Sudan Signals Ex-Dictator to Face International Criminal Court
(Bloomberg) -- Sudan indicated it may be ready to hand over toppled dictator Omar al-Bashir to the International Criminal Court, which has indicted him on war crimes and genocide charges.
The pledge to surrender individuals wanted by the ICC was made Saturday by Federal Affairs Minister Buthaina Dinar, who didn’t specifically name anyone. Bashir, who was overthrown in 2019 and later jailed for corruption, is wanted by The Hague-based court on charges related to the conflict in the western Sudanese region of Darfur.
Authorities have “generally decided on the handover of the criminals to the ICC,” but the court needs to resolve its procedures, Dinar told reporters in Khartoum, the capital. Some of the people wanted are already standing trial in Sudan on local charges, she said.
Cabinet Affairs Minister Khaled Omar Youssef also announced Saturday emergency cuts to spending, including halving the amount allocated to overseas trips and reducing budgets for embassies by 25%.
Sudan is battling to revive an economy ravaged by mismanagement and sanctions under Bashir, who made the country a pariah in the West for much of his three-decade rule. The North African nation may hear this week whether it’s eligible for special assistance under the International Monetary Fund and World Bank’s heavily indebted poor countries initiative that could help it clear much of its estimated $60 billion of outstanding foreign debt.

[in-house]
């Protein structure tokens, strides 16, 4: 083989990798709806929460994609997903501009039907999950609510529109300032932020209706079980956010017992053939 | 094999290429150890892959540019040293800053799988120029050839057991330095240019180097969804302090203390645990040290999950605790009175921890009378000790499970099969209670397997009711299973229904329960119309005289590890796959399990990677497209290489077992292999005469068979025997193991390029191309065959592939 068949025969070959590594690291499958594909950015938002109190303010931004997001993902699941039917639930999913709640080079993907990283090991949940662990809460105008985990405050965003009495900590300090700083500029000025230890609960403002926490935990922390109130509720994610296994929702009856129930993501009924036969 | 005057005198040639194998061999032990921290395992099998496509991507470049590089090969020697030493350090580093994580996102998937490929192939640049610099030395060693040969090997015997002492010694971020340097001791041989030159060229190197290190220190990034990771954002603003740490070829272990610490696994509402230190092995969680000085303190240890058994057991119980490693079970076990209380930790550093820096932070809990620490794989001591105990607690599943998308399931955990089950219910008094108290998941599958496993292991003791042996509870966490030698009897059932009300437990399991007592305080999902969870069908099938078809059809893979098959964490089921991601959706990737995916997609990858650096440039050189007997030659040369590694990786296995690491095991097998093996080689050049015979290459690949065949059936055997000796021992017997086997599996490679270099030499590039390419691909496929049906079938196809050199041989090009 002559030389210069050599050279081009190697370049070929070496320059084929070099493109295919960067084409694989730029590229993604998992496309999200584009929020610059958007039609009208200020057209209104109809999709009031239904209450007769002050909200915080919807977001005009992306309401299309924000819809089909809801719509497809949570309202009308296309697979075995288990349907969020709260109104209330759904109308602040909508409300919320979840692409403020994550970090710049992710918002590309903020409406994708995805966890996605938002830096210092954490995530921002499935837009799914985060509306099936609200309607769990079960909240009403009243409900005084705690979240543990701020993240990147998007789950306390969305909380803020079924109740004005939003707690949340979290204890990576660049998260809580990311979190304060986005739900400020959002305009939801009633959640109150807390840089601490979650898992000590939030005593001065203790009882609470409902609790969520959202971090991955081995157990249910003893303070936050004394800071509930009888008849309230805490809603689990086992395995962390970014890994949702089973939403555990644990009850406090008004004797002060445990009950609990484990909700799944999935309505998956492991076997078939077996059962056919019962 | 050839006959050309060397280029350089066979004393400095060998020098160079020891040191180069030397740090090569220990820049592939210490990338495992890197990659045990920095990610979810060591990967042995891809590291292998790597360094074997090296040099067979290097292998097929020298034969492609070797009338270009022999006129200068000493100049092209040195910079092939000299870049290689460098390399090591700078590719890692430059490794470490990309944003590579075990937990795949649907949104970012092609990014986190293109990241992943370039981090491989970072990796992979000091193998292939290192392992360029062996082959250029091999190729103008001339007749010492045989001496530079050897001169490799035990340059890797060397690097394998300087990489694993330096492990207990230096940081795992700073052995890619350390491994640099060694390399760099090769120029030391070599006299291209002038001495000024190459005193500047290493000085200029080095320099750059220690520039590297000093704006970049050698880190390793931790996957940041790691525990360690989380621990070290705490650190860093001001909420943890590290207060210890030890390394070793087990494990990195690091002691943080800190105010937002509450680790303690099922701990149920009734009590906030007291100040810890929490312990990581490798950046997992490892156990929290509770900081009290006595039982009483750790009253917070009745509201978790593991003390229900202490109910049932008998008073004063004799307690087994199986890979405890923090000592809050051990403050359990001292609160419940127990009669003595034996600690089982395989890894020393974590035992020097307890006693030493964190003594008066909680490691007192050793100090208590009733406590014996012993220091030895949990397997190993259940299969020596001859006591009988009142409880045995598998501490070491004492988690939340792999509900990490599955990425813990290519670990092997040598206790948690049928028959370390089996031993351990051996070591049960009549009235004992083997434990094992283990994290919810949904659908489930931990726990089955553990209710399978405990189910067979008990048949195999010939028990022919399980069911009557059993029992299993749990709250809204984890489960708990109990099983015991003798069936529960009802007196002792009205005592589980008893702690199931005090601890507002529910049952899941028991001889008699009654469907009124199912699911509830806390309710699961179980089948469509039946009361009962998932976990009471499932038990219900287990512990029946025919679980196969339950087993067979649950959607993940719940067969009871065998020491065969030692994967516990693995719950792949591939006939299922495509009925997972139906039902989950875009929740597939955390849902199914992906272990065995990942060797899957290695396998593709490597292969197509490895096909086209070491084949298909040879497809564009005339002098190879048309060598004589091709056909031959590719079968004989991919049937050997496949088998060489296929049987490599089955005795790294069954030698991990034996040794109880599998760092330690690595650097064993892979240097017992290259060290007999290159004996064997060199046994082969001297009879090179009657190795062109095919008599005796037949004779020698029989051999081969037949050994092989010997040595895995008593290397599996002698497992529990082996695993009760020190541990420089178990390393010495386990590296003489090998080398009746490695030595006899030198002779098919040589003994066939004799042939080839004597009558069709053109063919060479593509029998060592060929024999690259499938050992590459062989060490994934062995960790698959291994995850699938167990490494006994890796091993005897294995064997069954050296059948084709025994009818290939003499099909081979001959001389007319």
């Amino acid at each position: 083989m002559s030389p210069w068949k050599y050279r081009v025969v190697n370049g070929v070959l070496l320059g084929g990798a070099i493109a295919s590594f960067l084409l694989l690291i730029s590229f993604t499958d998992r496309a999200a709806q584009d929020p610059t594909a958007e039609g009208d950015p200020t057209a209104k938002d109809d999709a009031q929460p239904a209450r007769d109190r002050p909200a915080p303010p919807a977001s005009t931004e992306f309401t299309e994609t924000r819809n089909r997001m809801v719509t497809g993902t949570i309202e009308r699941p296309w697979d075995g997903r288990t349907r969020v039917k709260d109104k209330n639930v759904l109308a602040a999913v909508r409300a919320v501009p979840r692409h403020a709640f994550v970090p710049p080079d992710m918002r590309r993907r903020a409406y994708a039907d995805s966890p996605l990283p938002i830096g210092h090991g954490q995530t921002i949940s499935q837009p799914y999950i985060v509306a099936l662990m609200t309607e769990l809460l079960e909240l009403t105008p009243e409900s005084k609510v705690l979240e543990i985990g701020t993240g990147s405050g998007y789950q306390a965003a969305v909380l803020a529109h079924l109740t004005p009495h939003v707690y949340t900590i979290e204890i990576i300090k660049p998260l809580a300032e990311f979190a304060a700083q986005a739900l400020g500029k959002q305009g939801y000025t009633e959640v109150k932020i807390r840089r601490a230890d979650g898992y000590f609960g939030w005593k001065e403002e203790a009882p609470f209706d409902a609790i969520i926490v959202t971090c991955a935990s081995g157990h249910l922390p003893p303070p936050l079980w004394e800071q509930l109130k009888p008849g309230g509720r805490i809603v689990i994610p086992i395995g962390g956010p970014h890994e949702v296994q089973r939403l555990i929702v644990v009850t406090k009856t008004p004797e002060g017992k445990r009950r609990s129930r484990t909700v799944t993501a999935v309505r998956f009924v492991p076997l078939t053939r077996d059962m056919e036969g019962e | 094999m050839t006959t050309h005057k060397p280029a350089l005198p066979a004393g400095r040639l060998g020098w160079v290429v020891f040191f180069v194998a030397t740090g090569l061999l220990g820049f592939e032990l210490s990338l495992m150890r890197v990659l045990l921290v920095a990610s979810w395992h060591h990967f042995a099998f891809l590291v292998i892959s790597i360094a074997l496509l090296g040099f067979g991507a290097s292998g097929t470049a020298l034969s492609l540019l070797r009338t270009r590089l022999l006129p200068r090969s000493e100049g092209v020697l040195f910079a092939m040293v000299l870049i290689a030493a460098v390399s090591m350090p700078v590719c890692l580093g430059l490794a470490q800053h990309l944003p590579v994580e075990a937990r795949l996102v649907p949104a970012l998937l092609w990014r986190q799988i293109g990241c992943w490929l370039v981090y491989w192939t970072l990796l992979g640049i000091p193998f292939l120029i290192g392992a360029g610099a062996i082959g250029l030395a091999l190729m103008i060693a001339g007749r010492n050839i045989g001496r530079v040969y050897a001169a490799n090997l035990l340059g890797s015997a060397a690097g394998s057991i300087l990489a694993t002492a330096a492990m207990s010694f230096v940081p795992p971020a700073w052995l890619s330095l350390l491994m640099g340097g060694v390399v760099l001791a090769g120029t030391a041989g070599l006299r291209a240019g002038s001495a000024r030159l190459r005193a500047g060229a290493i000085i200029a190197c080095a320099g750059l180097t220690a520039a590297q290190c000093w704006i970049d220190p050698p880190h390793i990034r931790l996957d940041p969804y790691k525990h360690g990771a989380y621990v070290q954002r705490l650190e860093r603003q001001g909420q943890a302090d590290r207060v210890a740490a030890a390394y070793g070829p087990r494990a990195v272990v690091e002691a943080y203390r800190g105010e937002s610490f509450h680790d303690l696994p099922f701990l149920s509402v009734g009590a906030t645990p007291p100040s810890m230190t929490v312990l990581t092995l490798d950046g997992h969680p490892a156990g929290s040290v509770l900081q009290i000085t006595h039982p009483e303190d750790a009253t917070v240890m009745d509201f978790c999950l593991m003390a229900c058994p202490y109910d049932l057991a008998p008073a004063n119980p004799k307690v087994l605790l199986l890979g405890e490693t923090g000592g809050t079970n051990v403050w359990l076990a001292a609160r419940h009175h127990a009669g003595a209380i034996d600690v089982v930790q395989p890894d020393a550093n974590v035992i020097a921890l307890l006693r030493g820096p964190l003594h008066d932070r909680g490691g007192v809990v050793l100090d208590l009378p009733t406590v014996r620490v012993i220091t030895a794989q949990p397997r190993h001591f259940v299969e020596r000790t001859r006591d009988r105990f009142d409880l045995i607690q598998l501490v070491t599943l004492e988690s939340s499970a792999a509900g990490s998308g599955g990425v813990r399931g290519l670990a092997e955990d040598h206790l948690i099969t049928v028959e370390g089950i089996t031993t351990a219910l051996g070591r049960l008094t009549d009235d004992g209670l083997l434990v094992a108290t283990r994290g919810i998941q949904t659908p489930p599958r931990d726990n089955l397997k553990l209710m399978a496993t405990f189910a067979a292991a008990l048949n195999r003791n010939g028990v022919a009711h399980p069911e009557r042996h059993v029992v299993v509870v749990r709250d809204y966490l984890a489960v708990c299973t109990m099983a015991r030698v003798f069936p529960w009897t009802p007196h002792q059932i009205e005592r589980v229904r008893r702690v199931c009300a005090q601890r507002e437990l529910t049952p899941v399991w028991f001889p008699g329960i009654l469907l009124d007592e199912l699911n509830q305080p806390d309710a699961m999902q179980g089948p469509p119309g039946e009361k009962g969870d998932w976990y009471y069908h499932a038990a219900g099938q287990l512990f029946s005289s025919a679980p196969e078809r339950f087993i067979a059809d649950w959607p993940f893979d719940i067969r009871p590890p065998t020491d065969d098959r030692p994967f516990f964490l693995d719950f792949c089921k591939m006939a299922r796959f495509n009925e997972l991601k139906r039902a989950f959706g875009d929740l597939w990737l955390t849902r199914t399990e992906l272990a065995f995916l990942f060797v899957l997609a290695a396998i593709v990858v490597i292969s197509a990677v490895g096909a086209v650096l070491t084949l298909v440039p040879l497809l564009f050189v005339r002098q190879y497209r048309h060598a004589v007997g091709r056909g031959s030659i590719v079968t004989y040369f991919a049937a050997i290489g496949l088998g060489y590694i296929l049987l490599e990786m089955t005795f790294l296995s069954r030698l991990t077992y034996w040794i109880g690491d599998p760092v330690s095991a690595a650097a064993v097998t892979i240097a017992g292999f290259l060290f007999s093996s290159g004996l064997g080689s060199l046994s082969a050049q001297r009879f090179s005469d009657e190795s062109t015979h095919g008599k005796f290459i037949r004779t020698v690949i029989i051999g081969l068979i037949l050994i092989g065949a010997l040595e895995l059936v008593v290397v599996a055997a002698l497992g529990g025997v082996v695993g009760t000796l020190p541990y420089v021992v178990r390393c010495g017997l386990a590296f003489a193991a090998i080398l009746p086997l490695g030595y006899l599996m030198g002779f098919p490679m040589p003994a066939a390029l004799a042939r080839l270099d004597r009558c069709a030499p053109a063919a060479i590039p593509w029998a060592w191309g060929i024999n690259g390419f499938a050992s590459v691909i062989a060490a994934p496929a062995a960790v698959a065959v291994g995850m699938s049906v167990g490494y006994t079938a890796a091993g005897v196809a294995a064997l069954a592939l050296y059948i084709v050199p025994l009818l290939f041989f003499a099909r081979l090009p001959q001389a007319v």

The transitional government in Sudan, an uneasy combination of military and civilian officials, has previously said that members of the former regime indicted by the ICC would face the court, whether in the Netherlands or in their home country.
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